Working with hand tools can greatly affect user’s
exposure to Cumulative Trauma Disorders (CTD). In a certain plant, tweezers are
the principle tool being used. This study examined the effects that working
with different types of tweezers and different sets of instructions had on
speed and comfort. Straight-bodied tweezers, the standard used in the plant,
were examined along side with bent-bodied tweezers in the performance of two
types of operations. The participants were divided into three groups, one
simply given the tweezers and asked to perform the tasks. The second, given
instruction on how to hold the tweezers and the third was given both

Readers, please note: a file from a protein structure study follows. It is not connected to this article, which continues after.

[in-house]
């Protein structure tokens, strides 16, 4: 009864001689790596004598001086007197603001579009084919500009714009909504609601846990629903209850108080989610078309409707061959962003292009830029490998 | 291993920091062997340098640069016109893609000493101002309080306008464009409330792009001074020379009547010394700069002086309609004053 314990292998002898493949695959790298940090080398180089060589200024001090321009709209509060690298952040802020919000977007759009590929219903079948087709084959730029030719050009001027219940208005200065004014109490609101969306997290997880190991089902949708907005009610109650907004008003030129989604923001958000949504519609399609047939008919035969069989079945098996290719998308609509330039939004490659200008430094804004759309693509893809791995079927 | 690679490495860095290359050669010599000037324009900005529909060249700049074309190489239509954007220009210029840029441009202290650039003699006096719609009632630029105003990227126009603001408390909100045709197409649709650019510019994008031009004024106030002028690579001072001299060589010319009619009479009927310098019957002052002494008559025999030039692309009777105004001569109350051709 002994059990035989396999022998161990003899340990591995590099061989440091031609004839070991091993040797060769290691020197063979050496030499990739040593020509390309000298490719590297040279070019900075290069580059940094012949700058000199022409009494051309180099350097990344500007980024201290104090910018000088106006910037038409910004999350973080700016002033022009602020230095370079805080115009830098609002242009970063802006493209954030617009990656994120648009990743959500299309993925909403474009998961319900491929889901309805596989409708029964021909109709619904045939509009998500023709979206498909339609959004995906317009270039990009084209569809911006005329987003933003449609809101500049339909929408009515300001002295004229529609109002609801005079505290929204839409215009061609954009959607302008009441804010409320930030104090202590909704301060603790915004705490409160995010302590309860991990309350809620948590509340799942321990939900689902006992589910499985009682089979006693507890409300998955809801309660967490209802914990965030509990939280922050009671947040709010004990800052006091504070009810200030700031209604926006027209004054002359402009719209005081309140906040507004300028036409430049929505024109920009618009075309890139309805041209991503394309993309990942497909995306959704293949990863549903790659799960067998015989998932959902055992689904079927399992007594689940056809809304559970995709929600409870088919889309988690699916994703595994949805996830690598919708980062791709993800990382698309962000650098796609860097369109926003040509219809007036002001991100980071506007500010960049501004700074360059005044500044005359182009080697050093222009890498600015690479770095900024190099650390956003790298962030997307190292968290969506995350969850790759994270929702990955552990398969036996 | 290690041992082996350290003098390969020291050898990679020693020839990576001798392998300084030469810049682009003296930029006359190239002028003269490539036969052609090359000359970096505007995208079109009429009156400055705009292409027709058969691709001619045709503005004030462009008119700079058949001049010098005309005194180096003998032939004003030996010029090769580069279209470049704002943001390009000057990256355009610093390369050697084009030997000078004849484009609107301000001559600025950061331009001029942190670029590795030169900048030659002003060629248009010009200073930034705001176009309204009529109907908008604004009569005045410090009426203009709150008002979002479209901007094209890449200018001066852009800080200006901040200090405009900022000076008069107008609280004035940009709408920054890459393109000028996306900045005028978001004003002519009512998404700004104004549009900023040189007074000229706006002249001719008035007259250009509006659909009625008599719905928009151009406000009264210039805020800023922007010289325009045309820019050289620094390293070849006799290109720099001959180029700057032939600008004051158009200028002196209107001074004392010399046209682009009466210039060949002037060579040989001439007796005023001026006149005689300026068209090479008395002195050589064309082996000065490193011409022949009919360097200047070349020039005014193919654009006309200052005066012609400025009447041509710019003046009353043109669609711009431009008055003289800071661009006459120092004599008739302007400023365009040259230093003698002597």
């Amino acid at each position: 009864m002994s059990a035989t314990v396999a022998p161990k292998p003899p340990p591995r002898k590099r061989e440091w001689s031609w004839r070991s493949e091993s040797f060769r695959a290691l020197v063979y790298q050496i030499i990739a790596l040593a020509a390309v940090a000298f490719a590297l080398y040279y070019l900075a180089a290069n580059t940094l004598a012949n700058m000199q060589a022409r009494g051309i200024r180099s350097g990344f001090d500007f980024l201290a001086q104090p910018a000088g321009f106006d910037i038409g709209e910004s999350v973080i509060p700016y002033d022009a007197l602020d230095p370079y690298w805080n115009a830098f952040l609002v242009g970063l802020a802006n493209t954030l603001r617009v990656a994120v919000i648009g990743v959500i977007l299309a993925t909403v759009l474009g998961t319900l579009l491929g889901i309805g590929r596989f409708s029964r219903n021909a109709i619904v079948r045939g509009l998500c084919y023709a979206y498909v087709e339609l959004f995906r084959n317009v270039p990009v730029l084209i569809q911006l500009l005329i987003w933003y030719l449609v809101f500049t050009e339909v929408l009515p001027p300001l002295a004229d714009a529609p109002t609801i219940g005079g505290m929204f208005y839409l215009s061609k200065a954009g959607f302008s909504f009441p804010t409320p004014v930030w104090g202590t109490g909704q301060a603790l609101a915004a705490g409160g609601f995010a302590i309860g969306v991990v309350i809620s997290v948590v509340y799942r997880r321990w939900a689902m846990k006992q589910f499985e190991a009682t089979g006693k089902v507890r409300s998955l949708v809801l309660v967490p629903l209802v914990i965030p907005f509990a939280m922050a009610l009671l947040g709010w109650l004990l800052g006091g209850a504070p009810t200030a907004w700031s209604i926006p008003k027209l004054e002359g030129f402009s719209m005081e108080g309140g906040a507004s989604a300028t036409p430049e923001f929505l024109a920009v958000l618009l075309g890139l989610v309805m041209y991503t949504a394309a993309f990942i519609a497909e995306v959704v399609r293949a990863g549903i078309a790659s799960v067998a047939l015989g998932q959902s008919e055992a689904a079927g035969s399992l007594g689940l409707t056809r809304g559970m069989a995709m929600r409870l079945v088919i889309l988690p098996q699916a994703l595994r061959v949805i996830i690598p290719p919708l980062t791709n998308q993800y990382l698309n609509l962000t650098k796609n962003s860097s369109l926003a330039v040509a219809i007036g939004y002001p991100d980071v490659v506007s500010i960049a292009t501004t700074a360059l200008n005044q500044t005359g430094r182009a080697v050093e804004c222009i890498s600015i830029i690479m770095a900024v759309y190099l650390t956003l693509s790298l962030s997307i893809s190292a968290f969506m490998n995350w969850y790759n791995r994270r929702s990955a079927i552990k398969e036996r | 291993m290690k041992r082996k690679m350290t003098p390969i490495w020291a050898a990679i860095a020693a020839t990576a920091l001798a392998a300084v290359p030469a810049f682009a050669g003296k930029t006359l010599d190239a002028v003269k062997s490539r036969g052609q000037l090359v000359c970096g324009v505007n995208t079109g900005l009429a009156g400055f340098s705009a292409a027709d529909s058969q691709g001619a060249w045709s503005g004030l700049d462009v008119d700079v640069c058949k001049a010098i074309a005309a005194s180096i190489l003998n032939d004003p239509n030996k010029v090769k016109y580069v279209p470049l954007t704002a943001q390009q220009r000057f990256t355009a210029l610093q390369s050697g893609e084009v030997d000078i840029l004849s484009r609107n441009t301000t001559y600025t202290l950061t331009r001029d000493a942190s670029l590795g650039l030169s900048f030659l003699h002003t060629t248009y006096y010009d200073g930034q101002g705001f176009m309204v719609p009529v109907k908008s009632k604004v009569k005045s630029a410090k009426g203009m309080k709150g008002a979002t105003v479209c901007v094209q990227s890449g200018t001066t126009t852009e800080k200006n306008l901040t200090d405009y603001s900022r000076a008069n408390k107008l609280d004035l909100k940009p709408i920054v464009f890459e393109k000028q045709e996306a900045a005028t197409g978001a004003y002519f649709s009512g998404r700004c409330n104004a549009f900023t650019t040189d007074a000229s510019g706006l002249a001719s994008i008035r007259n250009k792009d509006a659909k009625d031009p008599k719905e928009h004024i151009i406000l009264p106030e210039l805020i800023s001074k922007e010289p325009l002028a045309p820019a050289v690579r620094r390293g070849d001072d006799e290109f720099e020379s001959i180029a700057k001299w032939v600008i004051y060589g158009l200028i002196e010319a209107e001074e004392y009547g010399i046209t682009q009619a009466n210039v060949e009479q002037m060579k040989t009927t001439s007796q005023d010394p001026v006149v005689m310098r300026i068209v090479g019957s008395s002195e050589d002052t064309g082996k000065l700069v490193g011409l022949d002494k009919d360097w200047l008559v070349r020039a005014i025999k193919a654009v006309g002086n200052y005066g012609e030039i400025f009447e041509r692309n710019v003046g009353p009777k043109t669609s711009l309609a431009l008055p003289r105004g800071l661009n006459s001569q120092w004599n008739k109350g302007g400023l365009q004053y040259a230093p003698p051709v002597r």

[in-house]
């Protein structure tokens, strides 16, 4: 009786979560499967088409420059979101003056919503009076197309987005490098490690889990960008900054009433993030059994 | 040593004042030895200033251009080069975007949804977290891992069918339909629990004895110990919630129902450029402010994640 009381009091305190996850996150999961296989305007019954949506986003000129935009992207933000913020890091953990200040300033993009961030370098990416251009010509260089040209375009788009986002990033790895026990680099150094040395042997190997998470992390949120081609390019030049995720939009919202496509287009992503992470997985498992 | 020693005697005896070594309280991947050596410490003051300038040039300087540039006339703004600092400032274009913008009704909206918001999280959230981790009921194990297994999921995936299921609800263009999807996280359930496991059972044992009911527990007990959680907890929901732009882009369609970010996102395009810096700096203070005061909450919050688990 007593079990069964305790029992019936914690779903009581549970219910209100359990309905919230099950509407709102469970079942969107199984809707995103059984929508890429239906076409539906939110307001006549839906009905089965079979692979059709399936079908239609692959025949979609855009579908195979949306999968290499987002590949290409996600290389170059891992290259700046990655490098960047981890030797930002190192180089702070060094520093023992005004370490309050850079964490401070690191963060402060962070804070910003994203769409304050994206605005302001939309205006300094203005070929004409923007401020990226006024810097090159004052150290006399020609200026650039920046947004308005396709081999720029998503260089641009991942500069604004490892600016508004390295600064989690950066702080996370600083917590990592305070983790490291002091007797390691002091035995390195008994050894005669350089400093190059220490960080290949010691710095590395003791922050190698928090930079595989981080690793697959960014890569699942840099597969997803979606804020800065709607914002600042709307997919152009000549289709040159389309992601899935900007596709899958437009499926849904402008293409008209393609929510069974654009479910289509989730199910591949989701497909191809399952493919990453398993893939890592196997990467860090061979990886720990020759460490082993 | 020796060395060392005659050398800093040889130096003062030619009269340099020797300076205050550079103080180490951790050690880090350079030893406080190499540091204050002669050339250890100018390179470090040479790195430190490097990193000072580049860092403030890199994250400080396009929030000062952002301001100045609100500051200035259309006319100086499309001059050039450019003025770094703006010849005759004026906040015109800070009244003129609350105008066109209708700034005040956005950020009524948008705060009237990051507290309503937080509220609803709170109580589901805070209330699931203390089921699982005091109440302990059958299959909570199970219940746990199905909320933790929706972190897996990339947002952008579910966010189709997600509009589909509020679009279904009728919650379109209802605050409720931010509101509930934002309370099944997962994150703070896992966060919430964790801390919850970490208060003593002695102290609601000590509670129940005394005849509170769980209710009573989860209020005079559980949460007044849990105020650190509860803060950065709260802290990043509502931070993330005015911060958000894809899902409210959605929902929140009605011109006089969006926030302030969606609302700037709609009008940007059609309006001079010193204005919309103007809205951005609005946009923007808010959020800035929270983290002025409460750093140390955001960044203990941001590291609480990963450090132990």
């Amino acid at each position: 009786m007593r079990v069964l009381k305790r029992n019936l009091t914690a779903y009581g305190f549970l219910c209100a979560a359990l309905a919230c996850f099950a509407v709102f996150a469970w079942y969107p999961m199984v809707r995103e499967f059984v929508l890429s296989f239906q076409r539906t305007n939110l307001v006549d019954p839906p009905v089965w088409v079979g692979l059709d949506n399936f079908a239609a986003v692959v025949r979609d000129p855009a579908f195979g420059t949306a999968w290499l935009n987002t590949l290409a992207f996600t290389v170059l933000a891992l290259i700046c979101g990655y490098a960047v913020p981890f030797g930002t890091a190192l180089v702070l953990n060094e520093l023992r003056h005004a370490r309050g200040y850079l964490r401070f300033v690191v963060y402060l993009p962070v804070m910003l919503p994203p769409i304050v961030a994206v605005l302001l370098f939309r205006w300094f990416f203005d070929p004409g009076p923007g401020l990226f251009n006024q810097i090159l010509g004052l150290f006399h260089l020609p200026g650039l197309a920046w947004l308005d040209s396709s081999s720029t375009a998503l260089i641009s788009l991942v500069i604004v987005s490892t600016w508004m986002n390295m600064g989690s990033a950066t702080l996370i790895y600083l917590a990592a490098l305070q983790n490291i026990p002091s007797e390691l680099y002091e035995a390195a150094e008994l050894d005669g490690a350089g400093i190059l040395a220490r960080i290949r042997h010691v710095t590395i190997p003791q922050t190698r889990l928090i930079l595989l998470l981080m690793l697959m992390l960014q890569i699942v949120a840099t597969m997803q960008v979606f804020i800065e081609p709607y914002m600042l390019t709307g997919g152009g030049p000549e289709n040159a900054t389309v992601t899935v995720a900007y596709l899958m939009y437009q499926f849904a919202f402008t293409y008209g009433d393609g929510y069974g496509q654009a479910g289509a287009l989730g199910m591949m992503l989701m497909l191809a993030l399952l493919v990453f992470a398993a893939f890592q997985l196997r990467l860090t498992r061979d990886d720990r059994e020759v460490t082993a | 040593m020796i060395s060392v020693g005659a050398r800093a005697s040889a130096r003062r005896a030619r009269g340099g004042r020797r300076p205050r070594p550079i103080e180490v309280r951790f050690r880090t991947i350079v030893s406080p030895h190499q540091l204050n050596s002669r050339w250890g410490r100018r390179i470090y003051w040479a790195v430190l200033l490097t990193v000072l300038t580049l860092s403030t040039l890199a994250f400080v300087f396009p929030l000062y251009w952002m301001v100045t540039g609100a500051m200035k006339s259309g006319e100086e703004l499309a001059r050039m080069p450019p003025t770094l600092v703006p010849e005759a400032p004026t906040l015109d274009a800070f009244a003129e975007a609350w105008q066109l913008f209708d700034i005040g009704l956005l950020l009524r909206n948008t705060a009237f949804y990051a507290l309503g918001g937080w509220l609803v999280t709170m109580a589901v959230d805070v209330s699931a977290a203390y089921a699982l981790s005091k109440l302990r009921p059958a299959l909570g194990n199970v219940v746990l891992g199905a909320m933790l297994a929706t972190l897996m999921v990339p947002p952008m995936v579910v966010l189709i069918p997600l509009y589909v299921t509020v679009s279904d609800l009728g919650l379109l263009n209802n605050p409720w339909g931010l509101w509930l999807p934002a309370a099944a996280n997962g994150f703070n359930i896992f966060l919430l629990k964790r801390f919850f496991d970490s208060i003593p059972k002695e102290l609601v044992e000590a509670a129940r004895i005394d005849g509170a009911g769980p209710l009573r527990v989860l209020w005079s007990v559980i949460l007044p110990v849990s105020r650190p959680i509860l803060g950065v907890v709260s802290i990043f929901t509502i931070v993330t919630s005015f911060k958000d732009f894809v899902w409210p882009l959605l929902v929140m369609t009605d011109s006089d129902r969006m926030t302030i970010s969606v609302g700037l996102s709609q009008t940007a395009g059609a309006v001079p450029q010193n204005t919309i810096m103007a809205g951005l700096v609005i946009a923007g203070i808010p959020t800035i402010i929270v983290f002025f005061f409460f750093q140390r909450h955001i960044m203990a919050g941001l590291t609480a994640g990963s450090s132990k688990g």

instruction and an ergonomic explanation.
It was found that the straight and bent tweezers each
best suited a different type of operation in both ergonomic and productive aspects.
The importance of receiving instructions on how to use the tools has been shown
since the group that did not receive instructions achieved poorer performance.
The results stress the need to adapt the right tool to the right task along
with proper instructions on how to use the tool. Such implementation could
achieve both less exposure to CTD and better performance, which are essential
in high precision jobs.